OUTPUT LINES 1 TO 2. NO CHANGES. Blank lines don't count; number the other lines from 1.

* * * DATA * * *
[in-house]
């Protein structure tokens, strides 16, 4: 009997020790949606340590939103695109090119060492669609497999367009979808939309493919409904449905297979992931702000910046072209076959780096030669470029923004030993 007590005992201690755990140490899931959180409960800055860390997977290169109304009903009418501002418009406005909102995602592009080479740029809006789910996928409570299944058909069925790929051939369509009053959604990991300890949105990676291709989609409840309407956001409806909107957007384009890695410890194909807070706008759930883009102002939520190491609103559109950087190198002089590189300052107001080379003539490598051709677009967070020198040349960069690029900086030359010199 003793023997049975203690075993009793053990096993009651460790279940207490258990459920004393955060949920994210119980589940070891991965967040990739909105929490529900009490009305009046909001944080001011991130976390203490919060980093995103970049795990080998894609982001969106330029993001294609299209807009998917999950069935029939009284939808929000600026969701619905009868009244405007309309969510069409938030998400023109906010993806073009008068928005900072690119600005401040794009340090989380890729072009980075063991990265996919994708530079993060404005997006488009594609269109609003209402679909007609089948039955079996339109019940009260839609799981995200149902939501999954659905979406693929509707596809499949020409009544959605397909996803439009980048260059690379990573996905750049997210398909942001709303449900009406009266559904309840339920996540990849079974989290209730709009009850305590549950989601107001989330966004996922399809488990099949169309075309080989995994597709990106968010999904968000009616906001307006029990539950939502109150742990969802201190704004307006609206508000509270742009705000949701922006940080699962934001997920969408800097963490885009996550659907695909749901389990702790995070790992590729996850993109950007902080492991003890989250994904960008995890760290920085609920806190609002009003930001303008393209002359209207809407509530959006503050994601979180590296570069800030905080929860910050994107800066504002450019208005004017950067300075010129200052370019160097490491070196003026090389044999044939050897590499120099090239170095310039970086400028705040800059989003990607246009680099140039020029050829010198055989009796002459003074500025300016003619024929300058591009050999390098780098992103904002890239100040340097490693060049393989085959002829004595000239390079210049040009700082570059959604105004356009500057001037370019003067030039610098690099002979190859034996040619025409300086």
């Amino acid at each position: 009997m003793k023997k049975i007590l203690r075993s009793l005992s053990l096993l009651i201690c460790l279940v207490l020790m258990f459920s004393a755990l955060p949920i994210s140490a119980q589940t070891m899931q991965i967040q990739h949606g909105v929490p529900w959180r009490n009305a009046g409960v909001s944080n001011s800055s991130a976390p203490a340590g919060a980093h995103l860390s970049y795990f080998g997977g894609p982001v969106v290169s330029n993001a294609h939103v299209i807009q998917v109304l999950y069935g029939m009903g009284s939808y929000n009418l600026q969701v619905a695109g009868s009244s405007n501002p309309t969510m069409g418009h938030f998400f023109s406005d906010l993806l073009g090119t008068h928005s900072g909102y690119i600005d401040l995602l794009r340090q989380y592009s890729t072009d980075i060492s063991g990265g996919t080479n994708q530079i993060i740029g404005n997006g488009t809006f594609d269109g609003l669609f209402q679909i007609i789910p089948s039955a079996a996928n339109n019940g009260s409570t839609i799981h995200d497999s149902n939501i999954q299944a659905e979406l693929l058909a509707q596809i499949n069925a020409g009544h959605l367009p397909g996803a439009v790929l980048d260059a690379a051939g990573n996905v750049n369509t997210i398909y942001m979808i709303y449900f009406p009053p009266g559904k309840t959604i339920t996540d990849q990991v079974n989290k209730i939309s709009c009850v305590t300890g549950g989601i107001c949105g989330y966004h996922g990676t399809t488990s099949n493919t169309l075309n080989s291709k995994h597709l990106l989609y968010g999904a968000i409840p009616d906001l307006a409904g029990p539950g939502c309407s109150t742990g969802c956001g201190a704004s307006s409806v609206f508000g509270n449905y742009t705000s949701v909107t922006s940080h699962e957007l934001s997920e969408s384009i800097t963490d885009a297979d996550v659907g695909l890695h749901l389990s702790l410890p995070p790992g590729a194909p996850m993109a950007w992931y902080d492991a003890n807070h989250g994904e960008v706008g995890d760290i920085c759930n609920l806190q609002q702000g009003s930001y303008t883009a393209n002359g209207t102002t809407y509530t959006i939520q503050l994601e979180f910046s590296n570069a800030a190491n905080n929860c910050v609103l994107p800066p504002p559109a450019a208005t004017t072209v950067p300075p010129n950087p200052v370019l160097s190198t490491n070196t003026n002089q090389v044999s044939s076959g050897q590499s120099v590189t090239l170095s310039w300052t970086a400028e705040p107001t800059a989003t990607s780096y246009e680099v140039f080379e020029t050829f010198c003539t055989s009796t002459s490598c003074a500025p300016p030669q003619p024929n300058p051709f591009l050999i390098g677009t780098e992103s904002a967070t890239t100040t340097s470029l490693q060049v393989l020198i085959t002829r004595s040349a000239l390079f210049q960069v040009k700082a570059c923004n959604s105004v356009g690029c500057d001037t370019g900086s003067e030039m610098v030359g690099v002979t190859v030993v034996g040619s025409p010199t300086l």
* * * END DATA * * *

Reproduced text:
[in-house]
């Protein structure tokens, strides 16, 4: 009997020790949606340590939103695109090119060492669609497999367009979808939309493919409904449905297979992931702000910046072209076959780096030669470029923004030993 007590005992201690755990140490899931959180409960800055860390997977290169109304009903009418501002418009406005909102995602592009080479740029809006789910996928409570299944058909069925790929051939369509009053959604990991300890949105990676291709989609409840309407956001409806909107957007384009890695410890194909807070706008759930883009102002939520190491609103559109950087190198002089590189300052107001080379003539490598051709677009967070020198040349960069690029900086030359010199 003793023997049975203690075993009793053990096993009651460790279940207490258990459920004393955060949920994210119980589940070891991965967040990739909105929490529900009490009305009046909001944080001011991130976390203490919060980093995103970049795990080998894609982001969106330029993001294609299209807009998917999950069935029939009284939808929000600026969701619905009868009244405007309309969510069409938030998400023109906010993806073009008068928005900072690119600005401040794009340090989380890729072009980075063991990265996919994708530079993060404005997006488009594609269109609003209402679909007609089948039955079996339109019940009260839609799981995200149902939501999954659905979406693929509707596809499949020409009544959605397909996803439009980048260059690379990573996905750049997210398909942001709303449900009406009266559904309840339920996540990849079974989290209730709009009850305590549950989601107001989330966004996922399809488990099949169309075309080989995994597709990106968010999904968000009616906001307006029990539950939502109150742990969802201190704004307006609206508000509270742009705000949701922006940080699962934001997920969408800097963490885009996550659907695909749901389990702790995070790992590729996850993109950007902080492991003890989250994904960008995890760290920085609920806190609002009003930001303008393209002359209207809407509530959006503050994601979180590296570069800030905080929860910050994107800066504002450019208005004017950067300075010129200052370019160097490491070196003026090389044999044939050897590499120099090239170095310039970086400028705040800059989003990607246009680099140039020029050829010198055989009796002459003074500025300016003619024929300058591009050999390098780098992103904002890239100040340097490693060049393989085959002829004595000239390079210049040009700082570059959604105004356009500057001037370019003067030039610098690099002979190859034996040619025409300086």